||This is occurring because the salt water is more concentrated than the celery. The celery therefore wants to dilute this salt water, so the water in the celery goes out. This lower turgor pressure which causes cells to shrivel and make it flimsy. The pure solution less concentrated than the celery. Therefore the water is going in more than it is is coming out. This increases the pressure causing the celery to bend and become stiff.
||Does celery bend more based on the length?
||Our prediction the longer the celery is the more it will bend. As well as the salt solution celery will bend less than the pure water solution.
||We will preform a third celery experiment. To answer our question, does celery bend more based on the length? First, get six cups and label each cup with the length of celery, and type of water. We will fill six cups with 500 mL of tap water. We will then add 50 g of salt to three of the cups, then stir. Then we will cut celery into strips of 4, 6, and 8 inches long, all with a width of .5 in, two for each length(6 total). Next, we will place one stalk of celery into a different cup(1 per cup). Placing one of each length into a cup of regular water, and 10% salt water. Check celery every 24 hours and record your observations. Do this for two days, then compare your results.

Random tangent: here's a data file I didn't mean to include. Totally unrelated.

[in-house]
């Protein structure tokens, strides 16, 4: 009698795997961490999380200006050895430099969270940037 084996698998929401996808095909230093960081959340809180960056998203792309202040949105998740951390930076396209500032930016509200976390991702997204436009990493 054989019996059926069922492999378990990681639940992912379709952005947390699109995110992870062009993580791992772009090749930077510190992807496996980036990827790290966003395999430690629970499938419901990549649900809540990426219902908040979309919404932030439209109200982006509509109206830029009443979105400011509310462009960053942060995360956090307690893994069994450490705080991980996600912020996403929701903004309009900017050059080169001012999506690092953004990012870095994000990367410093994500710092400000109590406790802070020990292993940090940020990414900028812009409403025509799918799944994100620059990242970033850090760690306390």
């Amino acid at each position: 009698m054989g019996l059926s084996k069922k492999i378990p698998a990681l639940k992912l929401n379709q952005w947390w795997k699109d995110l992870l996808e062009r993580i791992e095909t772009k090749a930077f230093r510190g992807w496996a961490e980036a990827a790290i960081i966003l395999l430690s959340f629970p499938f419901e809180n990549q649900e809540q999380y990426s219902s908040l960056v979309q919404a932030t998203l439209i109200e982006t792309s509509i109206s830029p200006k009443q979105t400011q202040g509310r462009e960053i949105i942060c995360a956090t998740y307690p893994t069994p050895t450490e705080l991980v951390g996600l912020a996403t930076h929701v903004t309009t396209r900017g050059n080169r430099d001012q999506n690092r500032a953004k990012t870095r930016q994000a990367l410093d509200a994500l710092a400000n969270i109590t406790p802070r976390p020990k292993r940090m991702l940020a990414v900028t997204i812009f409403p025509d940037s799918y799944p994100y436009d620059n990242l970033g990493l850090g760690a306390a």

||Our celery project was to find how the length/curve changes overtime in H20 and in a 10% salt solution. Through much trial and error, and changes in our experiment, we found that water causes celery to curve. We aren't 100% sure if what length bends more/less than another, being our 5 inch piece had the most curve of 38 degrees, and the 4 and 6 inch pieces were way behind at 3 and 4 degrees. The most important thing we learned from this experiment is that water was the cause of the curve and stiffness in the celery, whereas the salt causes the celery to be flimsy and not hold shape.
||High School Students (Grades 9,10,11,12)
||Anna-Jonesboro High School